An overturned car is seen in the Palestinian Qalandia refugee camp following clashes with Israeli troops overnight on March 1, 2016
An overturned car is seen in the Palestinian Qalandia refugee camp following clashes with Israeli troops overnight on March 1, 2016 © Abbas Momani - AFP
An overturned car is seen in the Palestinian Qalandia refugee camp following clashes with Israeli troops overnight on March 1, 2016
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AFP
Last updated: January 1, 1970

Palestinian killed, 10 wounded by Israeli gunfire at camp: medics

Two Israeli soldiers using a traffic app to find their way mistakenly entered a refugee camp in the occupied West Bank overnight, sparking clashes that killed one Palestinian and wounded 15 people, officials said Tuesday.

The two soldiers travelling in a jeep entered the Qalandia refugee camp and were targeted with rocks and Molotov cocktails, Israeli officials said.

Israeli reinforcements were then urgently deployed to the camp between Jerusalem and Ramallah to rescue them, provoking further clashes that lasted hours. The two soldiers were later rescued unharmed.

Israeli Defence Minister Moshe Yaalon said the soldiers "apparently used Waze," the Israeli-developed navigation app now owned by Google. The military said it was investigating.

Waze however said the soldiers themselves were at fault, with a setting that tells the app to avoid "dangerous areas" having been turned off and the driver having deviated from the suggested route.

With the threat of two of their soldiers being kidnapped or killed, Israeli forces were quickly dispatched.

According to an Israeli police spokeswoman, Palestinians threw homemade explosives and shot at the rescue team, which also opened fire.

The Palestinian health ministry said one Palestinian was killed and 10 wounded. The dead man was identified as Eyad Omar Sajdia, a 22-year-old student.

Five Israeli border police were also wounded, one of them seriously, police said.

- 'Didn't know the terrain' -

A trail of blood could be seen extending down a wall from a roof where Sajdia was believed to have been when he was shot.

The narrow roads of the camp were littered with rocks and other debris, and several thousand people later attended Sajdia's funeral, his body wrapped in a Palestinian flag.

The two soldiers who first entered the camp abandoned their jeep, with one hiding in the courtyard of a house and shooting to defend himself and signal his position, the military spokesman said.

The other fled towards the nearby Israeli settlement of Kochav Yaakov. Their jeep was burnt, and what was said to be its registration plate could be seen on the ground in the camp on Tuesday.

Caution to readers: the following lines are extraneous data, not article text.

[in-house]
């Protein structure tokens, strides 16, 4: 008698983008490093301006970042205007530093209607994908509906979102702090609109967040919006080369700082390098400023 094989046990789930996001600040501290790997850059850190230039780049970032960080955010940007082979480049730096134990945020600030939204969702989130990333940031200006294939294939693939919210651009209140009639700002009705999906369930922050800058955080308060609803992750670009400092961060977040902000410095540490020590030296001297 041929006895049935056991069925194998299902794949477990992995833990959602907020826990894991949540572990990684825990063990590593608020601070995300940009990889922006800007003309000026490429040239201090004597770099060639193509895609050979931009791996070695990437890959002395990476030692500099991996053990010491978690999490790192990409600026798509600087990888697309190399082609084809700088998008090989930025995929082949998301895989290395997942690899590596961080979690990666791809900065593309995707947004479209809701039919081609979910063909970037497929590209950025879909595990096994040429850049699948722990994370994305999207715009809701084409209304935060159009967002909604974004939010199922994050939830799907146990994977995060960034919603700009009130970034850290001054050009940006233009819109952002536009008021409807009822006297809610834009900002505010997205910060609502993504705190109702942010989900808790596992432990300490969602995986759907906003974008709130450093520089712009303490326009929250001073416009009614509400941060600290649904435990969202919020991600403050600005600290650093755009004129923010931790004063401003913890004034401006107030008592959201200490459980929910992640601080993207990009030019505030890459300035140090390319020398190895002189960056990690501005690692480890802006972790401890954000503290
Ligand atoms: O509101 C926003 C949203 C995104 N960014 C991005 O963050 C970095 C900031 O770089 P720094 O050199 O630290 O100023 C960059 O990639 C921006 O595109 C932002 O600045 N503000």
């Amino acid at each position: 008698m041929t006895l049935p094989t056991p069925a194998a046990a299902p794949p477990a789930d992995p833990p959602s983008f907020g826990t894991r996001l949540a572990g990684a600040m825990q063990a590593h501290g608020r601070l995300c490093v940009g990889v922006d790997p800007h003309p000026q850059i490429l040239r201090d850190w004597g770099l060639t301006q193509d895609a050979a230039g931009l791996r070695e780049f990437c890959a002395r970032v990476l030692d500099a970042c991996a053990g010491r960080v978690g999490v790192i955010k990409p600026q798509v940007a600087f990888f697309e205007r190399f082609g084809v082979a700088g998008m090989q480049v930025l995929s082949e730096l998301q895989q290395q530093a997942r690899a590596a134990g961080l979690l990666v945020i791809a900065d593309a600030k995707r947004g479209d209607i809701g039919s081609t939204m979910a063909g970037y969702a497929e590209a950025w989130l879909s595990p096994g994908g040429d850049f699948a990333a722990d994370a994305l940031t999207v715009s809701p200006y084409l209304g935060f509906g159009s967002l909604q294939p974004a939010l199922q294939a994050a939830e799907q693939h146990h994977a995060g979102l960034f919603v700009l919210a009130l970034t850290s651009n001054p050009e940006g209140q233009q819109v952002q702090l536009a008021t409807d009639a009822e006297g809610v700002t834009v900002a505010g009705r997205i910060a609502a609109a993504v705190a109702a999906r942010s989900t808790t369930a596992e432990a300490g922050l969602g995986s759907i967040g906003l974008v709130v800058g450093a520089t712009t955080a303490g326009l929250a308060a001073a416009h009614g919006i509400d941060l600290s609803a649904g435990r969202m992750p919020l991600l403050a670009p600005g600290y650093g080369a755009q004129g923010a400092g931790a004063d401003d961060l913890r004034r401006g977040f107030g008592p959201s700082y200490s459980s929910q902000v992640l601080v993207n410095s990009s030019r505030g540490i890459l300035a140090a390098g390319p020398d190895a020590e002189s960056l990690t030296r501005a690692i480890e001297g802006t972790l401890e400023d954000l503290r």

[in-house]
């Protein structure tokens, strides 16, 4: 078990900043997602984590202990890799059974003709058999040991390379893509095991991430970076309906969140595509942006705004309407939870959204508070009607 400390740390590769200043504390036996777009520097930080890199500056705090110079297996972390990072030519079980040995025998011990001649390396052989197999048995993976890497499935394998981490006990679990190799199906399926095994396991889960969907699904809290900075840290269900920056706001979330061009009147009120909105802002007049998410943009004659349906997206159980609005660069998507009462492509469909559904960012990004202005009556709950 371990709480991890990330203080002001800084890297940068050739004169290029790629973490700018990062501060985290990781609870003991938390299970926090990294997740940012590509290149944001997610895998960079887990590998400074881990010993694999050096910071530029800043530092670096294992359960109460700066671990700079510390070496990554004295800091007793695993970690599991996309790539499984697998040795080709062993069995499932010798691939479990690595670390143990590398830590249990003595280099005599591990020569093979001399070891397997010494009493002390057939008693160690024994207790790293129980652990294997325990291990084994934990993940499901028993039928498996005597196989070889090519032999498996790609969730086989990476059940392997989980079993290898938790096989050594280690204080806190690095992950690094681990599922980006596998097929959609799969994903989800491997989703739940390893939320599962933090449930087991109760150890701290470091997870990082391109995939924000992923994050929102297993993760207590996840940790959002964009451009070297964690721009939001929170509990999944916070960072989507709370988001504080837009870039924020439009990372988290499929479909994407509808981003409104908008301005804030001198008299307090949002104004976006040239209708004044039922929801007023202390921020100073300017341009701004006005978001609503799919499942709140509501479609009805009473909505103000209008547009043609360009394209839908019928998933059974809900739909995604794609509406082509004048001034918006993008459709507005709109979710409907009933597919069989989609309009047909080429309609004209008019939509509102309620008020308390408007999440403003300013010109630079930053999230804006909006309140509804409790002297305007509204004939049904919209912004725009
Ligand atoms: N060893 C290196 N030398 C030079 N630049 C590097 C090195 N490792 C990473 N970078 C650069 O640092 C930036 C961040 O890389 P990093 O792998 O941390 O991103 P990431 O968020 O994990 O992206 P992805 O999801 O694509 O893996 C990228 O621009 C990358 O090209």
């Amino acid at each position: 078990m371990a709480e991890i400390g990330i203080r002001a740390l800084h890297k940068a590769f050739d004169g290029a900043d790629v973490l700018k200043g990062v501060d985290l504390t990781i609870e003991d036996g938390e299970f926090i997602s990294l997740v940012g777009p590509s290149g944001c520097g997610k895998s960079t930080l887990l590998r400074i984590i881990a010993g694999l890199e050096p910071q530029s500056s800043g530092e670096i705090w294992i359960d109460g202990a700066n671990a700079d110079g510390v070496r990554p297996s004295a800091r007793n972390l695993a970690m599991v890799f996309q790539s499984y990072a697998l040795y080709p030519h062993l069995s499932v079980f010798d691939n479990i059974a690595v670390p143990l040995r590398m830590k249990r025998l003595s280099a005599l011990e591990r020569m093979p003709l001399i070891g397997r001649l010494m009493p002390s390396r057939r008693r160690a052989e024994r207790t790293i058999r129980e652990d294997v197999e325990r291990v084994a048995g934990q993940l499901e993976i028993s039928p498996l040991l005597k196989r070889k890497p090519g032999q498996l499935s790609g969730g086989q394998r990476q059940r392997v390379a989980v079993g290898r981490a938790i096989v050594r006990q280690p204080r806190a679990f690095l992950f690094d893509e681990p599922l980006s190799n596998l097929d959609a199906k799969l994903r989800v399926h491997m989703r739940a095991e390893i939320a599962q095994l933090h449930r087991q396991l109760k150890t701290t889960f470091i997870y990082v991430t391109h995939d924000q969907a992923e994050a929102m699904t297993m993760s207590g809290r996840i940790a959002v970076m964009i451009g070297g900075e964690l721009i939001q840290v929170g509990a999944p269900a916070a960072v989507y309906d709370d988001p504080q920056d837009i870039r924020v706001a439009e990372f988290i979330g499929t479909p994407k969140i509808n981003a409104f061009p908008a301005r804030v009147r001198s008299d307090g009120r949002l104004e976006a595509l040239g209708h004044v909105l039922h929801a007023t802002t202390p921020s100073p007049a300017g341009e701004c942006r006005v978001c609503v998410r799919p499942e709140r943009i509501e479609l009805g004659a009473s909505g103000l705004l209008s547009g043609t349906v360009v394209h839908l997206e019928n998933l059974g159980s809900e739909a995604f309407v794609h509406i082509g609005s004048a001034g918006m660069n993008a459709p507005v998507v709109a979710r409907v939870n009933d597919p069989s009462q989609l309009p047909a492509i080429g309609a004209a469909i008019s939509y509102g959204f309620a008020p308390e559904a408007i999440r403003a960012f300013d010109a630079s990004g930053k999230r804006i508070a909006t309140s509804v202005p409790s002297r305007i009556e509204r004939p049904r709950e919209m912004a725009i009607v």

Sajdia's father, Omar, said a huge contingent of Israeli forces arrived at the camp.

"If you want to describe the situation you would say there is a war," he told AFP as he received guests who paid their respects at his home.

Residents said the Israeli reinforcements included a bulldozer that caused damage to homes.

The soldiers' mishap made headlines in Israel, whose military is reputed to be the region's most technologically advanced.

"They apparently used Waze, which indicated a shortcut from Jerusalem to Ramallah," Yaalon said at a conference, according to his office.

"They didn't know the terrain. We have to verify who sent them on the mission, what they knew and what they didn't know and how to respond when, in modern times, Waze shows you the way."

Yaalon said: "I learnt long ago, when GPS began to be used, that you cannot neglect locating yourself with a map."

He added that it was important to know "the environment and not be misled by technological systems that show you the way."

- Waze faults soldiers -

But Waze, acquired by Google for more than $1 billion in 2013, hit back at suggestions its app was at fault, saying it cannot protect against human error.

"(Waze) includes a specific default setting that prevents routes through areas which are marked as dangerous or prohibited for Israelis to drive through," the company said in a statement to AFP.

"In this case, the setting was disabled. In addition, the driver deviated from the suggested route and as a result, entered the prohibited area.

"There are also red signs on the road in question that prohibit access to Palestinian-controlled territories (for Israelis). It is the responsibility of every driver to adhere to road and traffic signs and obey local laws."

Israeli raids on Qalandia to arrest suspects have sparked heavy clashes in the past.

The camp is located just beyond a checkpoint separating annexed east Jerusalem and the West Bank. The heavily fortified crossing is a hated symbol of the Israeli occupation for Palestinians.

Qalandia camp was established in 1949 in the wake of the creation of Israel and has grown into a densely populated town with 11,000 registered refugees.

Nearly one in five residents is unemployed, according to the UN, and around 60 percent are under 25 years old.

A wave of violence in Israel and the Palestinian territories since October has killed 178 Palestinians as well as 28 Israelis, an American, a Sudanese and an Eritrean, according to an AFP toll.

Most of the Palestinians who died in the violence were killed by Israeli forces while carrying out knife, gun or car-ramming attacks, according to Israeli authorities.

Others were shot dead by Israeli forces during clashes or demonstrations.

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